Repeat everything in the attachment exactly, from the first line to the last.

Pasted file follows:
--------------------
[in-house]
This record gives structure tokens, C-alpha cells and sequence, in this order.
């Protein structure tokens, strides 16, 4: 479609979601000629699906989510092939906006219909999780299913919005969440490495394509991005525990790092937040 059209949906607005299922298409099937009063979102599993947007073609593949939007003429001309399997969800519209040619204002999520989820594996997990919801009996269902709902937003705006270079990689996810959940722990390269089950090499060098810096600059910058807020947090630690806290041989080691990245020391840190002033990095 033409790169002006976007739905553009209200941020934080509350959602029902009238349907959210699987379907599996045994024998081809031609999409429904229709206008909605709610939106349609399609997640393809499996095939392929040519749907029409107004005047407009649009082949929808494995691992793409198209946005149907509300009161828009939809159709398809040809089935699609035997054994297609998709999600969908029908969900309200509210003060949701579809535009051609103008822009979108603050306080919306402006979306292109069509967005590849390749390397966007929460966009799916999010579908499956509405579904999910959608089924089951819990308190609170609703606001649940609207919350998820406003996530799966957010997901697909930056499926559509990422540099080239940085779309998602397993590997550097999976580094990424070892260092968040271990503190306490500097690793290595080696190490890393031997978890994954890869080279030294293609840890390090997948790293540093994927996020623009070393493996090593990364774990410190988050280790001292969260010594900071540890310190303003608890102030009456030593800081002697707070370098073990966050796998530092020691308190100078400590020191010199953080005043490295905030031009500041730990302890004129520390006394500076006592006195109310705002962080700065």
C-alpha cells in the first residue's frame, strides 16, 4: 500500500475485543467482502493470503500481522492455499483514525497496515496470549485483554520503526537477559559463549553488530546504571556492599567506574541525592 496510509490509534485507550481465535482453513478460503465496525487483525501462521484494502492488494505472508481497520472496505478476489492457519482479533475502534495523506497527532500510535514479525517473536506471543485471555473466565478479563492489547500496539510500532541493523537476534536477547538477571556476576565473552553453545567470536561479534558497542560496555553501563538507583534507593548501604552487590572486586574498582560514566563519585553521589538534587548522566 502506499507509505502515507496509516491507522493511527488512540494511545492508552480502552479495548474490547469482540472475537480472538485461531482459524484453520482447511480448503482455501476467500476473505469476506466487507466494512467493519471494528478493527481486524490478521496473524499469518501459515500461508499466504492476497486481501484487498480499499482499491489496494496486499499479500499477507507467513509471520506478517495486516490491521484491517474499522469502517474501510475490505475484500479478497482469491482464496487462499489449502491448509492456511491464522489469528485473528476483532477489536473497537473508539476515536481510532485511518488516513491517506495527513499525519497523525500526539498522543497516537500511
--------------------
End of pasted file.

[in-house]
This record gives structure tokens, C-alpha cells and sequence, in this order.
């Protein structure tokens, strides 16, 4: 479609979601000629699906989510092939906006219909999780299913919005969440490495394509991005525990790092937040 059209949906607005299922298409099937009063979102599993947007073609593949939007003429001309399997969800519209040619204002999520989820594996997990919801009996269902709902937003705006270079990689996810959940722990390269089950090499060098810096600059910058807020947090630690806290041989080691990245020391840190002033990095 033409790169002006976007739905553009209200941020934080509350959602029902009238349907959210699987379907599996045994024998081809031609999409429904229709206008909605709610939106349609399609997640393809499996095939392929040519749907029409107004005047407009649009082949929808494995691992793409198209946005149907509300009161828009939809159709398809040809089935699609035997054994297609998709999600969908029908969900309200509210003060949701579809535009051609103008822009979108603050306080919306402006979306292109069509967005590849390749390397966007929460966009799916999010579908499956509405579904999910959608089924089951819990308190609170609703606001649940609207919350998820406003996530799966957010997901697909930056499926559509990422540099080239940085779309998602397993590997550097999976580094990424070892260092968040271990503190306490500097690793290595080696190490890393031997978890994954890869080279030294293609840890390090997948790293540093994927996020623009070393493996090593990364774990410190988050280790001292969260010594900071540890310190303003608890102030009456030593800081002697707070370098073990966050796998530092020691308190100078400590020191010199953080005043490295905030031009500041730990302890004129520390006394500076006592006195109310705002962080700065």
C-alpha cells in the first residue's frame, strides 16, 4: 500500500475485543467482502493470503500481522492455499483514525497496515496470549485483554520503526537477559559463549553488530546504571556492599567506574541525592 496510509490509534485507550481465535482453513478460503465496525487483525501462521484494502492488494505472508481497520472496505478476489492457519482479533475502534495523506497527532500510535514479525517473536506471543485471555473466565478479563492489547500496539510500532541493523537476534536477547538477571556476576565473552553453545567470536561479534558497542560496555553501563538507583534507593548501604552487590572486586574498582560514566563519585553521589538534587548522566 502506499507509505502515507496509516491507522493511527488512540494511545492508552480502552479495548474490547469482540472475537480472538485461531482459524484453520482447511480448503482455501476467500476473505469476506466487507466494512467493519471494528478493527481486524490478521496473524499469518501459515500461508499466504492476497486481501484487498480499499482499491489496494496486499499479500499477507507467513509471520506478517495486516490491521484491517474499522469502517474501510475490505475484500479478497482469491482464496487462499489449502491448509492456511491464522489469528485473528476483532477489536473497537473508539476515536481510532485511518488516513491517506495527513499525519497523525500526539498522543497516537500511